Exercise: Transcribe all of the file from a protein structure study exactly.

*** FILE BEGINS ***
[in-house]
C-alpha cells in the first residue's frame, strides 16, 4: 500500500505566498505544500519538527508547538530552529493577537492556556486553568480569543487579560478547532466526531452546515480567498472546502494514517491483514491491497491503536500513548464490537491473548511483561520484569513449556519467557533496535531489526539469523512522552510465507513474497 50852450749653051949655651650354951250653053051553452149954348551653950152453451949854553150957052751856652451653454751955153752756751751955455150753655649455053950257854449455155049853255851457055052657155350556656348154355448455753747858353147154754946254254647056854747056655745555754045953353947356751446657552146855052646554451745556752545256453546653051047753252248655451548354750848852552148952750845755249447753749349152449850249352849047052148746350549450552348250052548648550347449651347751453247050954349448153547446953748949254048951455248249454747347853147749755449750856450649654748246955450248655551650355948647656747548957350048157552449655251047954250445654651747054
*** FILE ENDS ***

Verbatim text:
[in-house]
C-alpha cells in the first residue's frame, strides 16, 4: 500500500505566498505544500519538527508547538530552529493577537492556556486553568480569543487579560478547532466526531452546515480567498472546502494514517491483514491491497491503536500513548464490537491473548511483561520484569513449556519467557533496535531489526539469523512522552510465507513474497 50852450749653051949655651650354951250653053051553452149954348551653950152453451949854553150957052751856652451653454751955153752756751751955455150753655649455053950257854449455155049853255851457055052657155350556656348154355448455753747858353147154754946254254647056854747056655745555754045953353947356751446657552146855052646554451745556752545256453546653051047753252248655451548354750848852552148952750845755249447753749349152449850249352849047052148746350549450552348250052548648550347449651347751453247050954349448153547446953748949254048951455248249454747347853147749755449750856450649654748246955450248655551650355948647656747548957350048157552449655251047954250445654651747054